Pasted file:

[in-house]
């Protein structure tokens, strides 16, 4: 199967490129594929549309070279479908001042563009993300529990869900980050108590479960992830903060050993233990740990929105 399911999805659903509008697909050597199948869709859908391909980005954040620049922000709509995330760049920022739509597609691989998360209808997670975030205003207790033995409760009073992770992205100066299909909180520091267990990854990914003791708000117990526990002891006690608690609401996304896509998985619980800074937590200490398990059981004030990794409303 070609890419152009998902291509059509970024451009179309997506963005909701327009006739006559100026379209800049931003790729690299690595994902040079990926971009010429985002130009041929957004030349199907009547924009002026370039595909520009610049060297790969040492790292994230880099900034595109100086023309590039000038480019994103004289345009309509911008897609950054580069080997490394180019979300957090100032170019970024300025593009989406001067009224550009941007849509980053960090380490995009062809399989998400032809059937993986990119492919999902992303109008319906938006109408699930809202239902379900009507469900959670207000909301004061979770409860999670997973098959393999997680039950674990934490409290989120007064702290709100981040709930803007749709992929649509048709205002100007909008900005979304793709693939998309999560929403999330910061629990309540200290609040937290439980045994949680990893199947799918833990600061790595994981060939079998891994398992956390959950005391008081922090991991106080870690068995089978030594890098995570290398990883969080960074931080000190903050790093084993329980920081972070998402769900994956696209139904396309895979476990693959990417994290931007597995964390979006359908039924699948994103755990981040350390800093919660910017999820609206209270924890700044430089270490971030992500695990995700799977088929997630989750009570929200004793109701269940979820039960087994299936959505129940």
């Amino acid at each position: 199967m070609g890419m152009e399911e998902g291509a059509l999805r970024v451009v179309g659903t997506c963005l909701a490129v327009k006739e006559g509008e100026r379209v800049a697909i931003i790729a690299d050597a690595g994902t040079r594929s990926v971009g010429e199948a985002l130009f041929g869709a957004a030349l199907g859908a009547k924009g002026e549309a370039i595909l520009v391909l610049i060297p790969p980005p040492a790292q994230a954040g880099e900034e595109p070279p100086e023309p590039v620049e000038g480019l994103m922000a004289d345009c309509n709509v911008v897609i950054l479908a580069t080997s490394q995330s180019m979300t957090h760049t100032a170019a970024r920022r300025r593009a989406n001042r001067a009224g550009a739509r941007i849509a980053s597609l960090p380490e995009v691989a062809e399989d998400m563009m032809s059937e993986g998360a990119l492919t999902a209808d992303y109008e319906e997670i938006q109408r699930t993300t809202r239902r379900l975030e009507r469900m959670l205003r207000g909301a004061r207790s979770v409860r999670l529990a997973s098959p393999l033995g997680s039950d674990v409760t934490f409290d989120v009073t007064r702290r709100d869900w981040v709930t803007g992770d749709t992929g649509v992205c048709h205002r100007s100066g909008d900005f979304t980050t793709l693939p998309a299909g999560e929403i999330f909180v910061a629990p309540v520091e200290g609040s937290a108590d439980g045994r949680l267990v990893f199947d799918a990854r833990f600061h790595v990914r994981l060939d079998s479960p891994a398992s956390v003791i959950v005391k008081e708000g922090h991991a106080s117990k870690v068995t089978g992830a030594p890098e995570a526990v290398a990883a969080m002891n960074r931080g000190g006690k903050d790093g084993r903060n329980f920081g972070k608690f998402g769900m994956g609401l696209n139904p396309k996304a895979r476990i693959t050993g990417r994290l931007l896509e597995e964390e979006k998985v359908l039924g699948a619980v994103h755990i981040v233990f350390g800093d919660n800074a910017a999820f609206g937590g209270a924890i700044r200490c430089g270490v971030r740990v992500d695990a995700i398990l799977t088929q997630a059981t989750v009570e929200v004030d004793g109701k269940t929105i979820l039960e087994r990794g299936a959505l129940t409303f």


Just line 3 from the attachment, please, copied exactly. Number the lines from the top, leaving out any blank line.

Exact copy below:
């Amino acid at each position: 199967m070609g890419m152009e399911e998902g291509a059509l999805r970024v451009v179309g659903t997506c963005l909701a490129v327009k006739e006559g509008e100026r379209v800049a697909i931003i790729a690299d050597a690595g994902t040079r594929s990926v971009g010429e199948a985002l130009f041929g869709a957004a030349l199907g859908a009547k924009g002026e549309a370039i595909l520009v391909l610049i060297p790969p980005p040492a790292q994230a954040g880099e900034e595109p070279p100086e023309p590039v620049e000038g480019l994103m922000a004289d345009c309509n709509v911008v897609i950054l479908a580069t080997s490394q995330s180019m979300t957090h760049t100032a170019a970024r920022r300025r593009a989406n001042r001067a009224g550009a739509r941007i849509a980053s597609l960090p380490e995009v691989a062809e399989d998400m563009m032809s059937e993986g998360a990119l492919t999902a209808d992303y109008e319906e997670i938006q109408r699930t993300t809202r239902r379900l975030e009507r469900m959670l205003r207000g909301a004061r207790s979770v409860r999670l529990a997973s098959p393999l033995g997680s039950d674990v409760t934490f409290d989120v009073t007064r702290r709100d869900w981040v709930t803007g992770d749709t992929g649509v992205c048709h205002r100007s100066g909008d900005f979304t980050t793709l693939p998309a299909g999560e929403i999330f909180v910061a629990p309540v520091e200290g609040s937290a108590d439980g045994r949680l267990v990893f199947d799918a990854r833990f600061h790595v990914r994981l060939d079998s479960p891994a398992s956390v003791i959950v005391k008081e708000g922090h991991a106080s117990k870690v068995t089978g992830a030594p890098e995570a526990v290398a990883a969080m002891n960074r931080g000190g006690k903050d790093g084993r903060n329980f920081g972070k608690f998402g769900m994956g609401l696209n139904p396309k996304a895979r476990i693959t050993g990417r994290l931007l896509e597995e964390e979006k998985v359908l039924g699948a619980v994103h755990i981040v233990f350390g800093d919660n800074a910017a999820f609206g937590g209270a924890i700044r200490c430089g270490v971030r740990v992500d695990a995700i398990l799977t088929q997630a059981t989750v009570e929200v004030d004793g109701k269940t929105i979820l039960e087994r990794g299936a959505l129940t409303f």